Shows & Panels
- AFCEA Answers
- Ask the CIO
- The Big Data Dilemma
- Carrying On with Continuity of Operations
- Connected Government
- Constituent Servicing
- Continuous Monitoring: Tools and Techniques for Trustworthy Government IT
- The Cyber Imperative
- Cyber Solutions for 2013 and Beyond
- The Data Privacy Imperative: Safeguarding Sensitive Data
- Expert Voices
- Federal Executive Forum
- Federal IT Challenge
- Federal Tech Talk
- Mission-critical Apps in the Cloud
- The Modern Federal Threat Landscape
- The Path from Legacy Systems
- The Real Deal on Digital Government
- The Reality of Continuous Monitoring... Is Your Agency Secure?
- Veterans in Private Sector: Making the Transition
Shows & Panels
On this week's Bloomberg Government Capital Impact show, analysts examine the hurdles that remain for natural gas vehicles. Plus what does the future hold for housing, jobs and the debt limit in 2013?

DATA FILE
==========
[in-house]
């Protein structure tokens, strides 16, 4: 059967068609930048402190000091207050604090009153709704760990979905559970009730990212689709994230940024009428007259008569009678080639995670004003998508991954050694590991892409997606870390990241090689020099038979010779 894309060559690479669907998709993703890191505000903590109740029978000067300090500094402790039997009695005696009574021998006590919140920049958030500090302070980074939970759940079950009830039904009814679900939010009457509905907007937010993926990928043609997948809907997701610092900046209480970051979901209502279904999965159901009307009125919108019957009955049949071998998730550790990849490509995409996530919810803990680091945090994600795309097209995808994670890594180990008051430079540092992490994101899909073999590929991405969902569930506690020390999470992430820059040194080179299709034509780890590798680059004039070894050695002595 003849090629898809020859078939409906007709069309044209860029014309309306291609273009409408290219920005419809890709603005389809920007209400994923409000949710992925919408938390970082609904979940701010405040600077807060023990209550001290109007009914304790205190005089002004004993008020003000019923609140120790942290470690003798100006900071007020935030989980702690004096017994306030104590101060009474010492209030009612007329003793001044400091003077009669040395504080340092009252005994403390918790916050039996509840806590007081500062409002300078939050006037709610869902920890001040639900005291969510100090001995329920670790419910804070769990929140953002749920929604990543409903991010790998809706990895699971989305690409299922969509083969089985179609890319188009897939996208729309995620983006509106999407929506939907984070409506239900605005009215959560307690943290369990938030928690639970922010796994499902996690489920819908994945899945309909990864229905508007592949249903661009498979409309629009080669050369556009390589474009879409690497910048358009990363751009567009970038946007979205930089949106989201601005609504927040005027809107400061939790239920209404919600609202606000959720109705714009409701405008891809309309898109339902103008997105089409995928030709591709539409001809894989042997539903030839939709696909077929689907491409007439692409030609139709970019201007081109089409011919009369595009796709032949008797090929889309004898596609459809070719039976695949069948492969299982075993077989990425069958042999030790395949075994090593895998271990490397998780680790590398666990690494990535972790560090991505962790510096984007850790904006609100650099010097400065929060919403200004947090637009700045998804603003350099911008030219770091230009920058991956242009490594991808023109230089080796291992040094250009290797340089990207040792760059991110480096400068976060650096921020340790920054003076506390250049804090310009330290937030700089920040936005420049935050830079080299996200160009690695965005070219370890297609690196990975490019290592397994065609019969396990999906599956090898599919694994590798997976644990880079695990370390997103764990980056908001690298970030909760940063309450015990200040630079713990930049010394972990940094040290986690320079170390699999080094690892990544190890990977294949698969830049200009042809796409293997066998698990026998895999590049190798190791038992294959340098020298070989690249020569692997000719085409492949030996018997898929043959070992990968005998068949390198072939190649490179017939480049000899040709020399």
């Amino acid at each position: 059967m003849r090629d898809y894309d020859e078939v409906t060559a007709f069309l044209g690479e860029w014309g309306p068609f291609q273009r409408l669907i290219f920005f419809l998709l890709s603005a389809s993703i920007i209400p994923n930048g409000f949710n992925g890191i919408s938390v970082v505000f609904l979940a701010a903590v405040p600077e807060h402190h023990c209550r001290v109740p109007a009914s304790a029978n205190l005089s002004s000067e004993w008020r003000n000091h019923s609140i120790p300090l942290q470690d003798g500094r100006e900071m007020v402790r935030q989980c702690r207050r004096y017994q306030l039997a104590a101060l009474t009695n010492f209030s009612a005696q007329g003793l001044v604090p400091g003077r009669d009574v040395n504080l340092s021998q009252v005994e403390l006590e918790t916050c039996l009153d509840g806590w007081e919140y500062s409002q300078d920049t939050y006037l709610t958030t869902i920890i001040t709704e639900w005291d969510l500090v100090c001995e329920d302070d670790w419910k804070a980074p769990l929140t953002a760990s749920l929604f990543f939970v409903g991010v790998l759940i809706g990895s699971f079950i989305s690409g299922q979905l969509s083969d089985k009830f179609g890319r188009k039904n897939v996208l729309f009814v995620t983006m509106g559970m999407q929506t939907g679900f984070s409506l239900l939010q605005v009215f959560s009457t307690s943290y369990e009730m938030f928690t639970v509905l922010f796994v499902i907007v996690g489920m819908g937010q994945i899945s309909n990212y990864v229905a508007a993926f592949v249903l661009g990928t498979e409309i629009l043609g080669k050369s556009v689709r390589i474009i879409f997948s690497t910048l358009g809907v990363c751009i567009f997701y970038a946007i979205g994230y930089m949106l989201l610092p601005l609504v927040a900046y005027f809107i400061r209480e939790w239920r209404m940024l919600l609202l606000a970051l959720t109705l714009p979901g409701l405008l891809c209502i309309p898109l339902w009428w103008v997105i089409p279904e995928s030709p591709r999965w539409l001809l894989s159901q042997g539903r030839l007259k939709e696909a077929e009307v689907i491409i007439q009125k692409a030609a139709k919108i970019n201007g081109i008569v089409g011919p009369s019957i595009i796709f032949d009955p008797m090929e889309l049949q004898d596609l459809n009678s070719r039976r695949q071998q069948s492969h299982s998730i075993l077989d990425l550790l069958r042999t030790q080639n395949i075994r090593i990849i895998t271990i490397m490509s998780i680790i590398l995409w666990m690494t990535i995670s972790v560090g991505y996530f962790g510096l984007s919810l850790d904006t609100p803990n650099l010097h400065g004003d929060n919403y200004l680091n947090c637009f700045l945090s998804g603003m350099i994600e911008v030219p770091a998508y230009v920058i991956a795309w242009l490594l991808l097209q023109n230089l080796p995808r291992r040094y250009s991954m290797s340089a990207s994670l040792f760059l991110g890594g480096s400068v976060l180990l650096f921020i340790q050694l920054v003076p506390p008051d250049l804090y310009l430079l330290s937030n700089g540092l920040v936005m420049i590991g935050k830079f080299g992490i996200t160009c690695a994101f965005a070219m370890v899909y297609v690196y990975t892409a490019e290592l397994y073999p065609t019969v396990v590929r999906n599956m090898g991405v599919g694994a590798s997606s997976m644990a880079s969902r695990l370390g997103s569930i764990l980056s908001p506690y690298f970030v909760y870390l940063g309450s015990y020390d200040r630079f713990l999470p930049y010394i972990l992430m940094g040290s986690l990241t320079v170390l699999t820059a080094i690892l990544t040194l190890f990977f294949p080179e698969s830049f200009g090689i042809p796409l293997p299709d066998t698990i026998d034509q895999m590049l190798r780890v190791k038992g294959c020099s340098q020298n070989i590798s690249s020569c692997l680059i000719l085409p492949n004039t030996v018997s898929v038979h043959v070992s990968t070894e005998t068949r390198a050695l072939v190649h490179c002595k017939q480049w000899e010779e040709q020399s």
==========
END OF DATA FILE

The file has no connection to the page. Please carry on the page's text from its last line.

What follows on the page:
January 31, 2013
Congress sent President Barack Obama drama-free legislation on Thursday raising the debt ceiling, averting a government default and putting off the next tax-and-spending clash between the White House and Republicans until later in the year.
The military's top leaders are warning Congress that automatic spending cuts looming in March would force the Pentagon to slash operating budgets, weakening the armed forces and possibly forcing furloughs of 800,000 civilian employees.
Much of the media is treating the threat of a 22-day federal furlough as if it were a sporting event, Senior Correspondent Mike Causey says. But this is big-time, heavy economic stuff. A revenue-choker for struggling state and local governments and a possible threat to economic recovery.
There's a growing sense of resignation that the country's political leaders will be unable or unwilling to find a way around looming automatic spending cuts despite fresh signs the cuts would threaten the recovering economy.
Round one is already in effect and includes a civilian hiring freeze, cancellation of conferences, cutbacks on training, and a reduction in IT spending for the Navy. Round two would involve unpaid civilian furloughs, operational reductions for deployed ships, and cuts to tuition assistance for sailors.